5 Tips for Successful Thought Leadership Marketing

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Thought leadership marketing is a type of content marketing that can help you and your practice be recognized as a trusted expert, willing to help people.

By Michelle Collie, PT, DPT, MS

Thanks to the internet, we now live in a world with information at our fingertips. People looking for information on health are researching symptoms, self-diagnosing, and learning about their conditions and diseases. In addition, the internet provides a medium for people to research treatment options for their ailments, as well as to choose their providers. For physical therapy, traditional advertising is aimed at generating new patients. However, in an age when consumers are saturated with technology an advertisement may not provide the information that will drive a potential patient to you and your practice. The potential patient researching physical therapists who specialize in the treatment of back pain is unlikely to be lured in by a self-promoting advertisement about your practice being the best at treating the spine.

Content marketing involves creating, publishing, and distributing content for a target audience with the goal of attracting new customers.1 For example, if you would like to see more adult runners in your practice, then writing a blog on Treating Knee Pain in Runners and posting it on the local Facebook running club pages will provide valuable information to drive these patients to your practice. Thought leadership marketing is a type of content marketing that aims to solidify you or your practice as the expert in your field. Valuable content highlights your knowledge and willingness to help,2 branding you as the expert and somebody who can be trusted. Consider these 5 tips on thought leadership marketing to ensure success!

1. Provide Valuable Content. Thought leadership is about demonstrating your expertise and depth of knowledge. Thought leaders in physical therapy provide valuable information for their audience. For example, a thought leader in cervicogenic headaches may write a blog called Is Posture to Blame for your Headaches? The content would provide specific examples and reasons why postural dysfunctions may lead to headaches, as well as beneficial advice, and be a genuine resource for the reader.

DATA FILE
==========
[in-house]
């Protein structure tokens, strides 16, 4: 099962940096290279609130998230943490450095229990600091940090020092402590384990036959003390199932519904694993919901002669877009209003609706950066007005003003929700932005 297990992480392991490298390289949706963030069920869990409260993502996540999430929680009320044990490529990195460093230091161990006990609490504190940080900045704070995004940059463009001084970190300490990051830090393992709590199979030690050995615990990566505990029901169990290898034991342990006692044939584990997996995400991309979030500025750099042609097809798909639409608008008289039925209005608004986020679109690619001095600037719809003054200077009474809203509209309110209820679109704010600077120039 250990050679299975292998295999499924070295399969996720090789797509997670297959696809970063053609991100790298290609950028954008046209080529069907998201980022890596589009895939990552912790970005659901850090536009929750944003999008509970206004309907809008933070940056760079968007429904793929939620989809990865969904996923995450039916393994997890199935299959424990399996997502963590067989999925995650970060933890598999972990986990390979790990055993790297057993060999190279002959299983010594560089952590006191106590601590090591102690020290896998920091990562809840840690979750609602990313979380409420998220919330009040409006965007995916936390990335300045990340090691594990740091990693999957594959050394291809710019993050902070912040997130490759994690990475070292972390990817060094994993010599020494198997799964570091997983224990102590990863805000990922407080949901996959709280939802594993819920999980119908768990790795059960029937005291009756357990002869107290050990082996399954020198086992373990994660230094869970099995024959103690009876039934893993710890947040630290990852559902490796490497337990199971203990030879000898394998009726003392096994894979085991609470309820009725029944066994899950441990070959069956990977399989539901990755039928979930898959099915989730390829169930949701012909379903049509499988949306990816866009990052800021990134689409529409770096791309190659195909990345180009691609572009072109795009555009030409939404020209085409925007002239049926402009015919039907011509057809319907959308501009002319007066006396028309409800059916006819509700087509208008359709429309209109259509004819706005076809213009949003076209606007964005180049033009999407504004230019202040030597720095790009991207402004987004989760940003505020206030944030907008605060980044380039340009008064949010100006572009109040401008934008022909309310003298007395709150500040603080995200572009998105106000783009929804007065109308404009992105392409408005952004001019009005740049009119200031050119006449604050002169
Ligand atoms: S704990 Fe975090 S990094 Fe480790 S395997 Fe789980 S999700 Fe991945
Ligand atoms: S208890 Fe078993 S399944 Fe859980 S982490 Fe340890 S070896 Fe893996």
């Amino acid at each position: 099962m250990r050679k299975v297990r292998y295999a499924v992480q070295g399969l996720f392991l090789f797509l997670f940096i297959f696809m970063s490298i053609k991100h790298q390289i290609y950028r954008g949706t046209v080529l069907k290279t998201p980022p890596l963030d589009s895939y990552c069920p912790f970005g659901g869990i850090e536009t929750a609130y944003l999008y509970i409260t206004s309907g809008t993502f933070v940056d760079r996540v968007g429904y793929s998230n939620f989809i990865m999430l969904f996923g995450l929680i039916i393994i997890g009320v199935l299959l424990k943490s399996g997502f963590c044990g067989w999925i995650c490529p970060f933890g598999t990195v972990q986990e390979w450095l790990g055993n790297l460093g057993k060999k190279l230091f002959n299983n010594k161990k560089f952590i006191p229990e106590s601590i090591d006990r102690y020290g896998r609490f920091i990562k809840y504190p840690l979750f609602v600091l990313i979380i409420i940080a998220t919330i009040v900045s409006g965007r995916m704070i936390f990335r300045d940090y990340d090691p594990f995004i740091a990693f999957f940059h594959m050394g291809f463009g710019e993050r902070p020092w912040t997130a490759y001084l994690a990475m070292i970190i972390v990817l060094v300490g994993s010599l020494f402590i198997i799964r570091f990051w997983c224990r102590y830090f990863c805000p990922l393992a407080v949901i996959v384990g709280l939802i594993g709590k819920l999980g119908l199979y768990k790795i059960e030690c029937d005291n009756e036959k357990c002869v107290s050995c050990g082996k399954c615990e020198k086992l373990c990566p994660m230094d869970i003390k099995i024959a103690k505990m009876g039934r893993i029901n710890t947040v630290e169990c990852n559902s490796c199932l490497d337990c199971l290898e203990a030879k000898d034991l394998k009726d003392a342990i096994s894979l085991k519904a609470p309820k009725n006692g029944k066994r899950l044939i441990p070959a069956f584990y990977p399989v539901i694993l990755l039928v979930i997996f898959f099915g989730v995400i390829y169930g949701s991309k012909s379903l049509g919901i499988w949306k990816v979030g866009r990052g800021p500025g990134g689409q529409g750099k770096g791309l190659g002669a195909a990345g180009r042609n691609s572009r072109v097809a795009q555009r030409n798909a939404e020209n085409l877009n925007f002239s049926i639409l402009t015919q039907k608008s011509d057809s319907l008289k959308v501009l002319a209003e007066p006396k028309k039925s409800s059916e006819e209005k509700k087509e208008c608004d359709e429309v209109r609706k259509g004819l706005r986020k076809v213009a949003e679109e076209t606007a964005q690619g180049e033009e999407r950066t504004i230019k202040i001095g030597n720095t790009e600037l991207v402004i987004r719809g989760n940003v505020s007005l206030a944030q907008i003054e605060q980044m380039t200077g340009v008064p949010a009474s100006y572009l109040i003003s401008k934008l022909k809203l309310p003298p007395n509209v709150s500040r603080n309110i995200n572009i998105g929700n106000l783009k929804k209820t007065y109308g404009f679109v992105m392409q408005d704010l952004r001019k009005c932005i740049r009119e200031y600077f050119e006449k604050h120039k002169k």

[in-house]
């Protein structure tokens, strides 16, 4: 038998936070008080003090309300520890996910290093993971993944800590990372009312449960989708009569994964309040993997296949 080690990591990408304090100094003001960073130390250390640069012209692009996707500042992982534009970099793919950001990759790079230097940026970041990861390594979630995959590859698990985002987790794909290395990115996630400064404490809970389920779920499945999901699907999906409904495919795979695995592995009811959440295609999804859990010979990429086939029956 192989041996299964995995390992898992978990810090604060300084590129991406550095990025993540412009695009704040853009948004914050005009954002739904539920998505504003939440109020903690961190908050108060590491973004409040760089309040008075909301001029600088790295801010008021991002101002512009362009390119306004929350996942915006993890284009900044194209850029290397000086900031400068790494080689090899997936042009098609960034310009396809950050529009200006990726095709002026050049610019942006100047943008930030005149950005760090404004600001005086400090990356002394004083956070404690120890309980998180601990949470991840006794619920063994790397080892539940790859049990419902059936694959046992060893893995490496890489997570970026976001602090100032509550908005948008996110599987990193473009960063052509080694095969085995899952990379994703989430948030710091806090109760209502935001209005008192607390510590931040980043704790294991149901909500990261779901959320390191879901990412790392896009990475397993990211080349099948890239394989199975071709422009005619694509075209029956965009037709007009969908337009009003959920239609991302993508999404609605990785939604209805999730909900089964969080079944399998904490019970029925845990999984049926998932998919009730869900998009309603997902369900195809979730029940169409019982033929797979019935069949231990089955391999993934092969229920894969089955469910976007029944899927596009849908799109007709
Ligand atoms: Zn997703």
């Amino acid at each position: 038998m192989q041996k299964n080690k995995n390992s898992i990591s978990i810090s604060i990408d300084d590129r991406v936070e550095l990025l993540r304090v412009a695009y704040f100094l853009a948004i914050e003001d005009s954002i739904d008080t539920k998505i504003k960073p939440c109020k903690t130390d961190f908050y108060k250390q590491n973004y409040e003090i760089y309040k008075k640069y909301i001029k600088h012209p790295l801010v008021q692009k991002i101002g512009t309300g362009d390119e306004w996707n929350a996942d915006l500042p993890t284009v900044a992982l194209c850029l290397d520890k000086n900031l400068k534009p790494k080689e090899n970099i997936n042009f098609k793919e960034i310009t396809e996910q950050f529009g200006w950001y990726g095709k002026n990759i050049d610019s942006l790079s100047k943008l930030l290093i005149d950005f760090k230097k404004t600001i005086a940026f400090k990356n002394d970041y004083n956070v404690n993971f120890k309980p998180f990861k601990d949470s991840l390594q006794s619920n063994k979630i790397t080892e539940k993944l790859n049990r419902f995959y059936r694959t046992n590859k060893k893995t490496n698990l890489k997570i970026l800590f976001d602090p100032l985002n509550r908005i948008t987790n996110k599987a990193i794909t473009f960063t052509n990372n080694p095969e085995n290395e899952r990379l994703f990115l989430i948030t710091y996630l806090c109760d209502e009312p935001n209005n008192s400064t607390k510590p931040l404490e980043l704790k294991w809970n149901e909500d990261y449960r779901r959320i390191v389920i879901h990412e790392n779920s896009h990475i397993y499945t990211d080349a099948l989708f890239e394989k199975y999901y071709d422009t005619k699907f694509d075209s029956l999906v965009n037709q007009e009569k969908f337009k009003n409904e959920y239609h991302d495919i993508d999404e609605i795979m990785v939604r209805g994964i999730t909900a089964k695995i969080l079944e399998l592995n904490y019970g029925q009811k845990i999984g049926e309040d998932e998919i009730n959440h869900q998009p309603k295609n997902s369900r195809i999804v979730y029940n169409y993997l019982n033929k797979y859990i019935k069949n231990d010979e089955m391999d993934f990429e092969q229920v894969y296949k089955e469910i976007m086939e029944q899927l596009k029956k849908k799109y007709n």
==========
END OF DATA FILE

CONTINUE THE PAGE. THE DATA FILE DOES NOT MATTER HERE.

2. Do Not Self-Promote. If you choose to write about how your practice is the best in town for treating back pain or that you are the expert in running injuries, potential patients will interpret this as self-promotion, an advertisement. Thought leadership marketing provides valuable content without any self-promotion3 at all.

3. Become a Trusted Resource. Thought leaders build their brand and become a trusted resource. Social media and blog posts, a website, newsletters, and workshops can all provide high-level, helpful information for anyone interested in your area of expertise. Once you achieve recognition as a trusted thought leader,3 people will follow you on social media, sign up for workshops and newsletters, seek your services, and recommend you to others. A physical therapist who desires to be the thought leader in the community for female student athletes, for example, could write blogs, post videos on social media, and give workshops on performance enhancement, injury treatment, and prevention for female athletes. As this physical therapist becomes known as a thought leader in this chosen area, the desired patients will seek this clinician out.

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4. You Can’t Be an Expert on Everything. A physical therapist who provides valuable content on fall prevention in the elderly, treating concussion in collegiate athletes, and torticollis in pediatrics is unlikely to be considered a thought leader. Being a thought leader does not mean knowing everything about physical therapy; it’s about being the expert, the go-to person in your particular niche or specialty.

5. Engagement Is Key. Engagement will increase the effectiveness of thought leadership marketing. Sharing valuable content and information will strengthen the message that you are willing to help, and engaging with the desired audience will ensure you are providing the resources they are seeking. For example, a thought leader in golf injuries can share valuable material from professional golfers, golf club manufacturers, and local golf clubs. This will further broaden this thought leader’s audience. Additionally, asking questions and engaging with the golf community whether in person or via social media will ensure the thought leader is providing the content and resources the audience wants.

If your goal is to attract a certain kind of patient, whether this is based on age, diagnosis, or interests, a thought leadership marketing campaign is well worth considering. Finally, as experts willing to help, thought leaders also need to ensure they inspire potential patients to act: to contact your practice and make an appointment!

References

1. Wainright C. Content marketing strategy: a comprehensive guide for modern marketers. July 21, 2015. https://blog.hubspot.com/marketing/.

2. 6 tips for crafting a B2B thought leadership marketing strategy. August 27, 2014. www.outbrain.com/blog/.

3. 5 dos and don’ts of thought leadership marketing. www.entrepreneur.com/article/276340.

Michelle Collie, PT, DPT, MS, is the chair of the PPS PR and Marketing Committee and chief operating officer of Performance Physical Therapy in Rhode Island. She can be reached at mcollie@performanceptri.com.

Copyright © 2017, Private Practice Section of the American Physical Therapy Association. All Rights Reserved.

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